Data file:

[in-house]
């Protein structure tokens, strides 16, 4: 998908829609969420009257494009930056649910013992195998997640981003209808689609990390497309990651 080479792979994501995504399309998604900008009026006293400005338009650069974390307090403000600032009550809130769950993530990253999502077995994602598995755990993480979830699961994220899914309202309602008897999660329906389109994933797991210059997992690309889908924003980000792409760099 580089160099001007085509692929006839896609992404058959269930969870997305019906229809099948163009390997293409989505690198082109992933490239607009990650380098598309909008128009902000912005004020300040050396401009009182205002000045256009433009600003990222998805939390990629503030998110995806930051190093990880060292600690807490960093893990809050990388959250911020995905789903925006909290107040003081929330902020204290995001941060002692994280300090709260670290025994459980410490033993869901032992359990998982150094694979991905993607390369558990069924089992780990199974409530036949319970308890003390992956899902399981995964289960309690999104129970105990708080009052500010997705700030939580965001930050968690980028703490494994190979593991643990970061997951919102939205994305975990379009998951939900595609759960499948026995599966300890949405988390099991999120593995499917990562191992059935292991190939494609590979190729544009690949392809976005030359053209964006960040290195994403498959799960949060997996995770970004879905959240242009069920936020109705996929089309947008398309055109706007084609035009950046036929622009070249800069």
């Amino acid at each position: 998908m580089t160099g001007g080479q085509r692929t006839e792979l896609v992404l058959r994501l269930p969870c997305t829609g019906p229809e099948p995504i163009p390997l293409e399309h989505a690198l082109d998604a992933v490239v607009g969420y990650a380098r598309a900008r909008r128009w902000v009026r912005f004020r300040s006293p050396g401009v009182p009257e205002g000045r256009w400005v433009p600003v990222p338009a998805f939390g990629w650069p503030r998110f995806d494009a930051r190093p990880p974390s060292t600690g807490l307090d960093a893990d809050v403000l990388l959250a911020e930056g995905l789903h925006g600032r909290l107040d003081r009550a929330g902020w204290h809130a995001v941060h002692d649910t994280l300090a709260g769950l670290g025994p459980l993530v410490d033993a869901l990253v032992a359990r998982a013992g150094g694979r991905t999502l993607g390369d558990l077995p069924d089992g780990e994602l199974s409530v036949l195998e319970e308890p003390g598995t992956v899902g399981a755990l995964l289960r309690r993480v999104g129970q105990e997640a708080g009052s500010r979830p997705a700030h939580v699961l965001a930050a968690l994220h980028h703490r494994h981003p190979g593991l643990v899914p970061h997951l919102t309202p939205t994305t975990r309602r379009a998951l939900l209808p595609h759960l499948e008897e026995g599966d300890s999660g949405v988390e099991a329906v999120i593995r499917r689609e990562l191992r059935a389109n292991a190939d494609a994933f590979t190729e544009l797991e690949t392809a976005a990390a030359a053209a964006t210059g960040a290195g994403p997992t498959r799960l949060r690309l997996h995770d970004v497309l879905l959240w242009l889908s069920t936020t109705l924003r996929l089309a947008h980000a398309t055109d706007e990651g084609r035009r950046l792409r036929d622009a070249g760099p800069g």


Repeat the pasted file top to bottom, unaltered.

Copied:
[in-house]
């Protein structure tokens, strides 16, 4: 998908829609969420009257494009930056649910013992195998997640981003209808689609990390497309990651 080479792979994501995504399309998604900008009026006293400005338009650069974390307090403000600032009550809130769950993530990253999502077995994602598995755990993480979830699961994220899914309202309602008897999660329906389109994933797991210059997992690309889908924003980000792409760099 580089160099001007085509692929006839896609992404058959269930969870997305019906229809099948163009390997293409989505690198082109992933490239607009990650380098598309909008128009902000912005004020300040050396401009009182205002000045256009433009600003990222998805939390990629503030998110995806930051190093990880060292600690807490960093893990809050990388959250911020995905789903925006909290107040003081929330902020204290995001941060002692994280300090709260670290025994459980410490033993869901032992359990998982150094694979991905993607390369558990069924089992780990199974409530036949319970308890003390992956899902399981995964289960309690999104129970105990708080009052500010997705700030939580965001930050968690980028703490494994190979593991643990970061997951919102939205994305975990379009998951939900595609759960499948026995599966300890949405988390099991999120593995499917990562191992059935292991190939494609590979190729544009690949392809976005030359053209964006960040290195994403498959799960949060997996995770970004879905959240242009069920936020109705996929089309947008398309055109706007084609035009950046036929622009070249800069």
């Amino acid at each position: 998908m580089t160099g001007g080479q085509r692929t006839e792979l896609v992404l058959r994501l269930p969870c997305t829609g019906p229809e099948p995504i163009p390997l293409e399309h989505a690198l082109d998604a992933v490239v607009g969420y990650a380098r598309a900008r909008r128009w902000v009026r912005f004020r300040s006293p050396g401009v009182p009257e205002g000045r256009w400005v433009p600003v990222p338009a998805f939390g990629w650069p503030r998110f995806d494009a930051r190093p990880p974390s060292t600690g807490l307090d960093a893990d809050v403000l990388l959250a911020e930056g995905l789903h925006g600032r909290l107040d003081r009550a929330g902020w204290h809130a995001v941060h002692d649910t994280l300090a709260g769950l670290g025994p459980l993530v410490d033993a869901l990253v032992a359990r998982a013992g150094g694979r991905t999502l993607g390369d558990l077995p069924d089992g780990e994602l199974s409530v036949l195998e319970e308890p003390g598995t992956v899902g399981a755990l995964l289960r309690r993480v999104g129970q105990e997640a708080g009052s500010r979830p997705a700030h939580v699961l965001a930050a968690l994220h980028h703490r494994h981003p190979g593991l643990v899914p970061h997951l919102t309202p939205t994305t975990r309602r379009a998951l939900l209808p595609h759960l499948e008897e026995g599966d300890s999660g949405v988390e099991a329906v999120i593995r499917r689609e990562l191992r059935a389109n292991a190939d494609a994933f590979t190729e544009l797991e690949t392809a976005a990390a030359a053209a964006t210059g960040a290195g994403p997992t498959r799960l949060r690309l997996h995770d970004v497309l879905l959240w242009l889908s069920t936020t109705l924003r996929l089309a947008h980000a398309t055109d706007e990651g084609r035009r950046l792409r036929d622009a070249g760099p800069g």